By Gary Daynes | Senior Strategy Consultant
Westminster just completed a search, and hired Dr. Brian Levin-Stankevich as its 17th president. The four finalists varied widely in their backgrounds, their passions, and their visions for the college. But they shared one thing--they all said or intimated that being a college president is a “24/7” job.
Now if 24/7 job is simply shorthand for saying “being a college president takes a lot of time and I understand that” then there is no need to wonder about it. But my sense from this search, and from discussions with other presidents and academic leaders, is that the statement means something more. It means that the president has almost no life outside of the life of the college--that he or she is essentially owned by the school.
The ownership of the President (and other academic leaders) by the institution may not be a bad thing. But it should at least cause the school to ask some questions about its leadership style and assumptions about the role of the college in society. Here are a few key ones:
- Have the assumptions and structures of leadership kept up with the literature on leadership? The 24/7 leader grows out of two widely held but dubious models of leadership. The first, dating from the early 1900s, suggests that the corporation should provide all shape to the lives of its employees--housing, food, work, recreation, etc. The second, dating from the 1980s, assumes that the CEO has to be the face of the corporation, and lead through charisma. Both models have been challenged outside of academe, but remain within.
- Does the President have a clearly defined role? Show up at any late-night or weekend event on campus and you will find not one but several leaders--the President, the Provost, the VP for Advancement, the Dean of Students--plus assorted faculty and staff. If they are there because they are interested, wonderful. If they are there out of obligation, then one must ask why? What is it about the presence of many leaders that makes an event more successful? Or is their presence evidence that leaders haven’t determined what their strengths, responsibilities, and roles are? Must the President attend nearly every event on campus?
- Is the President’s calendar planned or reactive? I know from experience that an open week on Monday morning gets filled past capacity by Tuesday lunch. While it is true that stuff happens that must be responded to, it is also true that the President, more than most other people on campus, has limited control over her/his calendar. And much of the time on that calendar is filled with “dignitary work”--shaking hands, greeting visitors, meeting with donors, attending lunches and dinners. Again, this is essential work, but much of it could be done by others, with greater long-term payoff for the college and for other leaders, whose experience grows and whose own special skills come into play.
- Is the campus too busy? Westminster, like many colleges and universities, offers several events, lectures, plays, and sporting events each night. In addition to those things, the leadership has other events to participate in that aren’t open to the campus. But these events, like formal academic programs, need a mission and purpose check. Are the events we host matched with the institution’s mission? And if so, do they advance that mission? Busyness often masks uncertainty about the mission and appeal of an institution. If you aren’t sure where you stand in the market, or what your students need and desire, then you try to have a bit of everything for everyone.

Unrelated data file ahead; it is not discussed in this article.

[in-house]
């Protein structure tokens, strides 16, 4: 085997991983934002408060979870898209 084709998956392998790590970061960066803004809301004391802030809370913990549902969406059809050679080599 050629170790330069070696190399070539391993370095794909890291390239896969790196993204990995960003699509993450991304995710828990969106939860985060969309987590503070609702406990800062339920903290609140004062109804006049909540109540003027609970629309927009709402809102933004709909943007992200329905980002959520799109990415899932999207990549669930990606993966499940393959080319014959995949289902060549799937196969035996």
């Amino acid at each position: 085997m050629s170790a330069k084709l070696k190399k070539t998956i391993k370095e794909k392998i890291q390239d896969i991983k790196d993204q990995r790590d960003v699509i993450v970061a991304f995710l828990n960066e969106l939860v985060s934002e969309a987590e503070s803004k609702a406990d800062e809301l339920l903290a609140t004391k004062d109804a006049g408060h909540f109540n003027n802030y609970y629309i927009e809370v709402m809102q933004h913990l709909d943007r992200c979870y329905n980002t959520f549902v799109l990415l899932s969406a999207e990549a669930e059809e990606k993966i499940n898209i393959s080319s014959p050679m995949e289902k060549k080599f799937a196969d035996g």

- How serious is your campus about reflection and renewal? We know from the literature on learning and on contemplation that growth and well-being emerge from regular acts of contemplation, reflection, and renewal. If the president is owned by the institution, and moments of reflection and renewal are haphazard (15 minutes here and there, a last-minute weekend escape) then it is evidence that the campus is not as serious about reflection and renewal as it ought to be. (Please note that I do not consider planning and other sorts of “retreats” to be reflective or renewing. They are business, and serve more to summarize work that is already going on and spur more work than they are to provide a space for reflection.Once upon a time most presidents (and other senior leaders) taught a class on campus--today most don’t. But preparing to teach is education’s native contemplative practice. If it is absent, then it may be that contemplation is gone as well.
- Is the college the most important thing in the world? The answer has to be no. No job ought to be more important than family, than citizenship, than god, than happiness. So if a job, even one as important and useful as college president, owns a person, then it is a sign that the job needs to be rethought, if only to bring it into alignment with what humans know about the relative importance of things.
Gary Daynes | Senior Strategy Consultant